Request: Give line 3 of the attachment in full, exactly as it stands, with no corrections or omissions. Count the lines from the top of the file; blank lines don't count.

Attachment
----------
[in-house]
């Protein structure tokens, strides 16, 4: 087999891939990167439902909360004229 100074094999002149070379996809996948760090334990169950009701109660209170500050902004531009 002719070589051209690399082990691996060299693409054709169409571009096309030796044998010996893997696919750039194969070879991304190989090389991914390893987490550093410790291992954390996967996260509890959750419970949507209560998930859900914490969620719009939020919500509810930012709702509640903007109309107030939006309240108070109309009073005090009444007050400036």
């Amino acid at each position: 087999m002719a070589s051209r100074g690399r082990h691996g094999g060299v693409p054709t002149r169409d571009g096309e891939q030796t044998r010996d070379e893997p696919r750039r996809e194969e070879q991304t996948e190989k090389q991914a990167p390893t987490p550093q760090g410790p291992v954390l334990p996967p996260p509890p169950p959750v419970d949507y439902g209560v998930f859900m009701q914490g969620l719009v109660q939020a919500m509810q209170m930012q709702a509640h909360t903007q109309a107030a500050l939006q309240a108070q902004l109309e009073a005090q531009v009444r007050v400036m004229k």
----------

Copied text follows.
């Amino acid at each position: 087999m002719a070589s051209r100074g690399r082990h691996g094999g060299v693409p054709t002149r169409d571009g096309e891939q030796t044998r010996d070379e893997p696919r750039r996809e194969e070879q991304t996948e190989k090389q991914a990167p390893t987490p550093q760090g410790p291992v954390l334990p996967p996260p509890p169950p959750v419970d949507y439902g209560v998930f859900m009701q914490g969620l719009v109660q939020a919500m509810q209170m930012q709702a509640h909360t903007q109309a107030a500050l939006q309240a108070q902004l109309e009073a005090q531009v009444r007050v400036m004229k």